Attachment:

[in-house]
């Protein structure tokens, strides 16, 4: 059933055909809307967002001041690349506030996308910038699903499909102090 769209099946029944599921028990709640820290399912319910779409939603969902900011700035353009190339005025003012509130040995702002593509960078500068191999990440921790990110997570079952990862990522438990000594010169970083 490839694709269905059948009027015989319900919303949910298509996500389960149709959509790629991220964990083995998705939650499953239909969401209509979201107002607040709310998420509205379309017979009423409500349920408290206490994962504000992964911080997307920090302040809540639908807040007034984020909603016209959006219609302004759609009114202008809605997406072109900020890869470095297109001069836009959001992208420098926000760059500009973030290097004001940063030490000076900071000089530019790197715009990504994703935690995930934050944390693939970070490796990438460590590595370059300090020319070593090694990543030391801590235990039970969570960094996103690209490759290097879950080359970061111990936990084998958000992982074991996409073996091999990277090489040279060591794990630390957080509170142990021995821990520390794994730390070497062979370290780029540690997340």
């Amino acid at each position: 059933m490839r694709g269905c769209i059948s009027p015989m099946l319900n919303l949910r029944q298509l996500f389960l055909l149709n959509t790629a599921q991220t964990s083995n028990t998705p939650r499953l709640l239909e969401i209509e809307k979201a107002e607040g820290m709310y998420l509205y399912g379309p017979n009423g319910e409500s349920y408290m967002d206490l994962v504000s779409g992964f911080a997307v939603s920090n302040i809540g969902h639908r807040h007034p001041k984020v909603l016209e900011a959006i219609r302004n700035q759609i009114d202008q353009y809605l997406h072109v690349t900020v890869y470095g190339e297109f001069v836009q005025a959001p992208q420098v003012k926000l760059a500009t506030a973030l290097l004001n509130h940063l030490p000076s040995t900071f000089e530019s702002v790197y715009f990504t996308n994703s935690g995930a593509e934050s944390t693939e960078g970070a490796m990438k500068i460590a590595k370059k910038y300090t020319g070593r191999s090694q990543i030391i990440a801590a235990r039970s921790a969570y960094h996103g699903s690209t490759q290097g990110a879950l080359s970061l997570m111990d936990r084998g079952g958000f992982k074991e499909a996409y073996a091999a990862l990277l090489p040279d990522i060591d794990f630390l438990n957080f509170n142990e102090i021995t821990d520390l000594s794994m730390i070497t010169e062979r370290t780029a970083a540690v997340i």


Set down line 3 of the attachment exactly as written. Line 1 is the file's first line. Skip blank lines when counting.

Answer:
């Amino acid at each position: 059933m490839r694709g269905c769209i059948s009027p015989m099946l319900n919303l949910r029944q298509l996500f389960l055909l149709n959509t790629a599921q991220t964990s083995n028990t998705p939650r499953l709640l239909e969401i209509e809307k979201a107002e607040g820290m709310y998420l509205y399912g379309p017979n009423g319910e409500s349920y408290m967002d206490l994962v504000s779409g992964f911080a997307v939603s920090n302040i809540g969902h639908r807040h007034p001041k984020v909603l016209e900011a959006i219609r302004n700035q759609i009114d202008q353009y809605l997406h072109v690349t900020v890869y470095g190339e297109f001069v836009q005025a959001p992208q420098v003012k926000l760059a500009t506030a973030l290097l004001n509130h940063l030490p000076s040995t900071f000089e530019s702002v790197y715009f990504t996308n994703s935690g995930a593509e934050s944390t693939e960078g970070a490796m990438k500068i460590a590595k370059k910038y300090t020319g070593r191999s090694q990543i030391i990440a801590a235990r039970s921790a969570y960094h996103g699903s690209t490759q290097g990110a879950l080359s970061l997570m111990d936990r084998g079952g958000f992982k074991e499909a996409y073996a091999a990862l990277l090489p040279d990522i060591d794990f630390l438990n957080f509170n142990e102090i021995t821990d520390l000594s794994m730390i070497t010169e062979r370290t780029a970083a540690v997340i």